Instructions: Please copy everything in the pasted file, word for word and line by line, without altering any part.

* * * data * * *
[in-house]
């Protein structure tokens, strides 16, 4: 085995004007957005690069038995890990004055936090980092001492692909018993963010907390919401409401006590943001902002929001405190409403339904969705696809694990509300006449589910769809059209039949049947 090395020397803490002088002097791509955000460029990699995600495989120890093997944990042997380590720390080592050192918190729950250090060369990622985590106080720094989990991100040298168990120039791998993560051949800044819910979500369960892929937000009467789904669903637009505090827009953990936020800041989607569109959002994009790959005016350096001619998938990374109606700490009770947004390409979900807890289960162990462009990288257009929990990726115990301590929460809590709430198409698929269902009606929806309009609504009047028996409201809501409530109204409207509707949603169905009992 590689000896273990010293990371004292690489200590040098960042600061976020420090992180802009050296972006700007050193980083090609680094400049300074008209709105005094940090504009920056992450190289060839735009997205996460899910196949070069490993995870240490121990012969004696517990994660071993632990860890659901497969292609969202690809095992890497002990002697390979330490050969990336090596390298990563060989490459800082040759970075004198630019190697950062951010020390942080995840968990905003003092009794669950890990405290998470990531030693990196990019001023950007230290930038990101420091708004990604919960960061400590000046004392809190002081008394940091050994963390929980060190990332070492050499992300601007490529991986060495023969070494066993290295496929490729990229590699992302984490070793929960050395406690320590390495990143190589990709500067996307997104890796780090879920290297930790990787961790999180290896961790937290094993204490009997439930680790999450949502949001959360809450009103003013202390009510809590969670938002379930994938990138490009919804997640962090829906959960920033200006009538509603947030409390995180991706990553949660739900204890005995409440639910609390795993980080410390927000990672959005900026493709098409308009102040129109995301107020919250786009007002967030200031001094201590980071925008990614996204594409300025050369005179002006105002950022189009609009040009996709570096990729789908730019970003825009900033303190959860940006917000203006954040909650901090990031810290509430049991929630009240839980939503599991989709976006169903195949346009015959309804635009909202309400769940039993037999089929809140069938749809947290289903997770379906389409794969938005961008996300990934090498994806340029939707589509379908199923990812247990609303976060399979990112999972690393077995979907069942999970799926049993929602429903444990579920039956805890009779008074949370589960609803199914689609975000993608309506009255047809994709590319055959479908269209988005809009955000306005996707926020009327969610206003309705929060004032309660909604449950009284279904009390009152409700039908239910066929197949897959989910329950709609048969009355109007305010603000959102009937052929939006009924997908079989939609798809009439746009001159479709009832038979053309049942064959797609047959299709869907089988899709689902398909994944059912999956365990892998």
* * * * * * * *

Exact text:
[in-house]
């Protein structure tokens, strides 16, 4: 085995004007957005690069038995890990004055936090980092001492692909018993963010907390919401409401006590943001902002929001405190409403339904969705696809694990509300006449589910769809059209039949049947 090395020397803490002088002097791509955000460029990699995600495989120890093997944990042997380590720390080592050192918190729950250090060369990622985590106080720094989990991100040298168990120039791998993560051949800044819910979500369960892929937000009467789904669903637009505090827009953990936020800041989607569109959002994009790959005016350096001619998938990374109606700490009770947004390409979900807890289960162990462009990288257009929990990726115990301590929460809590709430198409698929269902009606929806309009609504009047028996409201809501409530109204409207509707949603169905009992 590689000896273990010293990371004292690489200590040098960042600061976020420090992180802009050296972006700007050193980083090609680094400049300074008209709105005094940090504009920056992450190289060839735009997205996460899910196949070069490993995870240490121990012969004696517990994660071993632990860890659901497969292609969202690809095992890497002990002697390979330490050969990336090596390298990563060989490459800082040759970075004198630019190697950062951010020390942080995840968990905003003092009794669950890990405290998470990531030693990196990019001023950007230290930038990101420091708004990604919960960061400590000046004392809190002081008394940091050994963390929980060190990332070492050499992300601007490529991986060495023969070494066993290295496929490729990229590699992302984490070793929960050395406690320590390495990143190589990709500067996307997104890796780090879920290297930790990787961790999180290896961790937290094993204490009997439930680790999450949502949001959360809450009103003013202390009510809590969670938002379930994938990138490009919804997640962090829906959960920033200006009538509603947030409390995180991706990553949660739900204890005995409440639910609390795993980080410390927000990672959005900026493709098409308009102040129109995301107020919250786009007002967030200031001094201590980071925008990614996204594409300025050369005179002006105002950022189009609009040009996709570096990729789908730019970003825009900033303190959860940006917000203006954040909650901090990031810290509430049991929630009240839980939503599991989709976006169903195949346009015959309804635009909202309400769940039993037999089929809140069938749809947290289903997770379906389409794969938005961008996300990934090498994806340029939707589509379908199923990812247990609303976060399979990112999972690393077995979907069942999970799926049993929602429903444990579920039956805890009779008074949370589960609803199914689609975000993608309506009255047809994709590319055959479908269209988005809009955000306005996707926020009327969610206003309705929060004032309660909604449950009284279904009390009152409700039908239910066929197949897959989910329950709609048969009355109007305010603000959102009937052929939006009924997908079989939609798809009439746009001159479709009832038979053309049942064959797609047959299709869907089988899709689902398909994944059912999956365990892998």